Here's an older thread that may be of interest:

              2. It is so nice of you to make food for your friend.

                There are a couple of threads on food good for chemo which I looked at in the past. Keep in mind that since there are many different chemo regiments your friend might react differently to the treatment.

                Here is one thread:

                and here is another on chemohounding:

                I hope this helps.

                1 Reply
                1. re: Disneyfreak

                  I have been making soups for my mom and dad over the past year or so, since my mom had a fall that put her into the hospital and into a wheelchair. I make stews occasionally, but like the soups because I can expand their vegetable variety hugely, without forcing them to shop and cook foods that are beyond their regular scope. I make lots of vegetable pureed soups. They can add cream or milk if they wish, or not. I've made beet borscht, butternut squash and apple, celery root-leek, Italian wedding with extra veggies worked in, tomato-fennel, etc. I always add greens or other fibrous veggies to soups, especially if they are pureed and my parents won't know what I've slipped in.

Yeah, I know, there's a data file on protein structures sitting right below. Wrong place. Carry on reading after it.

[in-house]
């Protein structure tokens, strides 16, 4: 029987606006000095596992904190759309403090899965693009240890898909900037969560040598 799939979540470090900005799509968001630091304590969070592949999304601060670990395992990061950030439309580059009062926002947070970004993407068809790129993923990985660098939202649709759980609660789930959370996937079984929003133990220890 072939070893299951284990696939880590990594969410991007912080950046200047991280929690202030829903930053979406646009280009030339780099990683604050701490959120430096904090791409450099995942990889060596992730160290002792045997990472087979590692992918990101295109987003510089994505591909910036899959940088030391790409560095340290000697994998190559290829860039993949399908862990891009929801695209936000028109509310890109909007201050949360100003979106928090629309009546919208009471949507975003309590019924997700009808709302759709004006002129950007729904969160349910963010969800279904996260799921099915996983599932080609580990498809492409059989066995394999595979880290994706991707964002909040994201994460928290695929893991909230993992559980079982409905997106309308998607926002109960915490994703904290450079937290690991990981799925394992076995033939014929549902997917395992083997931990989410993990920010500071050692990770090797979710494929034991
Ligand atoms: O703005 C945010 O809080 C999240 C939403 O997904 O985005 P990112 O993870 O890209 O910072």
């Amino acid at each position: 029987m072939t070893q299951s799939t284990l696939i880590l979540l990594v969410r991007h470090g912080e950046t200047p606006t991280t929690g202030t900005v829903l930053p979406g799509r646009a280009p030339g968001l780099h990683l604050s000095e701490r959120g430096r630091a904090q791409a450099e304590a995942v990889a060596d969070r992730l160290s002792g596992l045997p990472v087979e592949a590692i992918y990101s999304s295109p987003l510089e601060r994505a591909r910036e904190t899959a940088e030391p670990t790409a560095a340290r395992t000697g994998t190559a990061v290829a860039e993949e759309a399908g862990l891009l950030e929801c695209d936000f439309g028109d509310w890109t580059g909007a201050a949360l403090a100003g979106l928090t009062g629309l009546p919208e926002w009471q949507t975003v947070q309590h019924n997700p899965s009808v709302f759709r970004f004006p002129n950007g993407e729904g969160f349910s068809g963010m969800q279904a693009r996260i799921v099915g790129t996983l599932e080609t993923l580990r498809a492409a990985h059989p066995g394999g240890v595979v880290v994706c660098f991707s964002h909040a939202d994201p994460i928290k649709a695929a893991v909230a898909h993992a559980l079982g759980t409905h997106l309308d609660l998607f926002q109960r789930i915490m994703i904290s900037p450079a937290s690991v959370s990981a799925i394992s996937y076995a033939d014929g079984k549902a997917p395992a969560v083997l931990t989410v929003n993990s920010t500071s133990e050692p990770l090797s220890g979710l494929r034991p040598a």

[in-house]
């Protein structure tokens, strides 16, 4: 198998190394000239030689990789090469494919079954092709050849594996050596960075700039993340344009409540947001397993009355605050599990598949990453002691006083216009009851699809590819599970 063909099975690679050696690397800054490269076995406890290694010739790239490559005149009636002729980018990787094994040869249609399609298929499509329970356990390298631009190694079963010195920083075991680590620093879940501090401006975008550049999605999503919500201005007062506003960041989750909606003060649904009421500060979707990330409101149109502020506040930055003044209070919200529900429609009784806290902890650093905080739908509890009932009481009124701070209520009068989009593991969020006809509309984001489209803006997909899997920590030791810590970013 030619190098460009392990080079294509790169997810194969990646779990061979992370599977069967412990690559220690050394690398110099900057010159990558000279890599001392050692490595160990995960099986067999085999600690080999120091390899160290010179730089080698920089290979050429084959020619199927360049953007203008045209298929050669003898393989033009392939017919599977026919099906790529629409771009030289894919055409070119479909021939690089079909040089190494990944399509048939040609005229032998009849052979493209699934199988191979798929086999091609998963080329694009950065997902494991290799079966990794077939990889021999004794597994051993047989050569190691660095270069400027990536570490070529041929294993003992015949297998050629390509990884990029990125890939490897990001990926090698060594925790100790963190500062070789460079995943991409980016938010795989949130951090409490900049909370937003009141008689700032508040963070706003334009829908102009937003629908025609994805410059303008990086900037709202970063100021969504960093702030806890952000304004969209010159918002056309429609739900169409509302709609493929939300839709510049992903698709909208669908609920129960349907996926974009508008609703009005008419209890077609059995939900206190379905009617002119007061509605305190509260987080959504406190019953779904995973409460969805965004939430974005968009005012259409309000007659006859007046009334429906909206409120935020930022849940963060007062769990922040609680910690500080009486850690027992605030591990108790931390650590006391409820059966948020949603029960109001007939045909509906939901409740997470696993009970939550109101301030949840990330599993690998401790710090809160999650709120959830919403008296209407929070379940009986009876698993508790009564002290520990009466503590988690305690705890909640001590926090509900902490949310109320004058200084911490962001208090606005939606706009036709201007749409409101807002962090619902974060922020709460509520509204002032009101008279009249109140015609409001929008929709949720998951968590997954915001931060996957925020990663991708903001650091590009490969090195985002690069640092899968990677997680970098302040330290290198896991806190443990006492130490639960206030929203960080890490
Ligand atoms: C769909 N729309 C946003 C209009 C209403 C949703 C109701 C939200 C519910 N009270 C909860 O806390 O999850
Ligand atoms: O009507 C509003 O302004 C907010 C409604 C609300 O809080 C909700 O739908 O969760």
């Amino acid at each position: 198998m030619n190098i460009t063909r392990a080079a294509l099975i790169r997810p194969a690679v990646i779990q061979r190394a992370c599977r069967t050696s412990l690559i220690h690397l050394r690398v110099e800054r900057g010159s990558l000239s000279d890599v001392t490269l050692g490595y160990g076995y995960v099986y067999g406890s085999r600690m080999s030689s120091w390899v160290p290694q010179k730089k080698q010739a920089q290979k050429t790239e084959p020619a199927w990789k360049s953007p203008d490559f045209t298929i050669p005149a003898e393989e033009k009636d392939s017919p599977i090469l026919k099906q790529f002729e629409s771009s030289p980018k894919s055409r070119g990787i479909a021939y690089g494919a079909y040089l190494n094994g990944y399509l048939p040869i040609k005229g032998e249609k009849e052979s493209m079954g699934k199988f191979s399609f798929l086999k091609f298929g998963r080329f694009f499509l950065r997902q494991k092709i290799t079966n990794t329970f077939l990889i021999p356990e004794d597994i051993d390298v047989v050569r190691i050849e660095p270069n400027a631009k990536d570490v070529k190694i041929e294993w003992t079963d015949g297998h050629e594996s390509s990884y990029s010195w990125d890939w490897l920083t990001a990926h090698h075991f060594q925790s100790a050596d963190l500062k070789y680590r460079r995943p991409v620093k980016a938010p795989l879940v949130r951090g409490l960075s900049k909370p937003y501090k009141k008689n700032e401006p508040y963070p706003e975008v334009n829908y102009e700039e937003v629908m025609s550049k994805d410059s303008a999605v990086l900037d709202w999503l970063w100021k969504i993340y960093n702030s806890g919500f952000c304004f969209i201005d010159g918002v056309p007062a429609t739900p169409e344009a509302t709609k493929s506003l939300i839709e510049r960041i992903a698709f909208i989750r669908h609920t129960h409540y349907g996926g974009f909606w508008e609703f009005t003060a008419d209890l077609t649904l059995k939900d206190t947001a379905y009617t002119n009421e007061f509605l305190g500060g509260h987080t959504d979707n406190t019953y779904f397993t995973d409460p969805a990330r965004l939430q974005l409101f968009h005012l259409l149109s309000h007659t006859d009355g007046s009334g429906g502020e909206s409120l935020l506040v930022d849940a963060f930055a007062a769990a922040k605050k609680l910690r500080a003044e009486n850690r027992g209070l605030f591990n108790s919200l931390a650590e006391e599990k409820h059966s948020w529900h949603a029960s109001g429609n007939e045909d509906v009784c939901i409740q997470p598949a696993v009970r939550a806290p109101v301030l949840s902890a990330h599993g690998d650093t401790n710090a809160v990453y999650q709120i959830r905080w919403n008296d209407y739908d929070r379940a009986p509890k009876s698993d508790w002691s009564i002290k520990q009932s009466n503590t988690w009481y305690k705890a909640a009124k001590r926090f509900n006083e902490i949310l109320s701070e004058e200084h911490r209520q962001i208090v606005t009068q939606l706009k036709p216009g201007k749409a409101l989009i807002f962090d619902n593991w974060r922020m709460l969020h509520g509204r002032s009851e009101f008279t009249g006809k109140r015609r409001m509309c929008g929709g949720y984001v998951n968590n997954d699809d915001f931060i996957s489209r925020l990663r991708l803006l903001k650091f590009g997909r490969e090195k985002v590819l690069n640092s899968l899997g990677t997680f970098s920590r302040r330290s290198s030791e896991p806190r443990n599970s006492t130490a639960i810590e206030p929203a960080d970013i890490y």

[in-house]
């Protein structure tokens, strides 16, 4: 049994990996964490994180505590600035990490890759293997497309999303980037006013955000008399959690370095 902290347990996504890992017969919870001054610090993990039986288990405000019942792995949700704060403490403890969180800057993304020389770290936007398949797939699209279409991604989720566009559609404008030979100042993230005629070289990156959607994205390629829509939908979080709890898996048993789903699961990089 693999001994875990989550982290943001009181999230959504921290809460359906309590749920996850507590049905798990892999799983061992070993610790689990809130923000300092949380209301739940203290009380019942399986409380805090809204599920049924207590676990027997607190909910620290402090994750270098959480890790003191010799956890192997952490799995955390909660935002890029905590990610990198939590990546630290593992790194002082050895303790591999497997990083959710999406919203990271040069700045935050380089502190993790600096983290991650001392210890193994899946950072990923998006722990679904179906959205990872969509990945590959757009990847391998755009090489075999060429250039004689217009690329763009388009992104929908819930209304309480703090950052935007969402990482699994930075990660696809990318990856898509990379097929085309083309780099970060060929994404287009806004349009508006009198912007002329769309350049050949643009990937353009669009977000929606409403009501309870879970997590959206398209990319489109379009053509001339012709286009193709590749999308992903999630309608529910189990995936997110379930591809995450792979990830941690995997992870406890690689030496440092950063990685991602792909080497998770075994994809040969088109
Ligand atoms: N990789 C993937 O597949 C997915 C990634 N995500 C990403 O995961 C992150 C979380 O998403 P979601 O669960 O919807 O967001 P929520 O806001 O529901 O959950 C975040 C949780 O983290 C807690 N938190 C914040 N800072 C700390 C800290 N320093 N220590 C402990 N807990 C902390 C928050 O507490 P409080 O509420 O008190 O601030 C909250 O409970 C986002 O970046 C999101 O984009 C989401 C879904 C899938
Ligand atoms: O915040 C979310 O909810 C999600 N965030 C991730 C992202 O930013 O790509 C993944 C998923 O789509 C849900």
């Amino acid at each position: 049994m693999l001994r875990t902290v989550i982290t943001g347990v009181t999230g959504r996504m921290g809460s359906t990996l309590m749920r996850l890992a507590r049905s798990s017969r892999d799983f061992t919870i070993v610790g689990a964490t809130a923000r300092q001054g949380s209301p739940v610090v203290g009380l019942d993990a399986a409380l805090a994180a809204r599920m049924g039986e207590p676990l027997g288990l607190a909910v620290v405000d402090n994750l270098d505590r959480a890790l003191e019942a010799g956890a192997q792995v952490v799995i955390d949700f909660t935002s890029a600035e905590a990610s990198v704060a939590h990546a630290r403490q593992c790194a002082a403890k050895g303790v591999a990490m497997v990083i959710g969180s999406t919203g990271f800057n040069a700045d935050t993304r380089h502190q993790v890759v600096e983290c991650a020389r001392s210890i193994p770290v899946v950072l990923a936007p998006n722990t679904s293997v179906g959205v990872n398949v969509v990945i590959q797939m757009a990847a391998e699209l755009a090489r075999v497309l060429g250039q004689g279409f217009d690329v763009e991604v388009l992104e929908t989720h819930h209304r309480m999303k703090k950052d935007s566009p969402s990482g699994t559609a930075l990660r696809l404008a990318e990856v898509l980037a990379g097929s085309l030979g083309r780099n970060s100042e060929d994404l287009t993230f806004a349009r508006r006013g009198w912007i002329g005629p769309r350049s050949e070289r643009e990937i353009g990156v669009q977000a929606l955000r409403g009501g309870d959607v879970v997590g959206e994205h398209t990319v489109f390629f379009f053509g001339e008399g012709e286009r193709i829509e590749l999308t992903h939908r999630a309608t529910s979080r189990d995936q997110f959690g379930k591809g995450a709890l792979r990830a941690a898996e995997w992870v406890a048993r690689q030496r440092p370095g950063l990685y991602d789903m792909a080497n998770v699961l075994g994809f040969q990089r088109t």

The soups are hearty and can be eaten as a meal, with toast, a salad or a sandwich if they don't feel like cooking an entire meal for themselves.

                2. I am currently undergoing chemo, and have discussed food with fellow patients. The number 1 thing to know is that chemo affects taste buds, digestion, mouth health and appetite - and to complicate things it affects different people in very different ways (even with identical drugs). So, you can easily make food for your friend's husband (who will need help and support almost as much as she does) - but for your friend it is more complicated. The effects of each chemo may be different, and will change during each cycle. Therefore a variety of foods is needed, as what she can/wants to eat will vary day to day.

                  I have had minimal chemo side effects, and have filled my freezer with veg/bean soups, plain fish and veggies - plus some treats in small portions that I can cook quickly and nibble on. (I don't eat meat). I find I need to keep my blood sugar up or I feel nauseous - consequently I have put on a few pounds!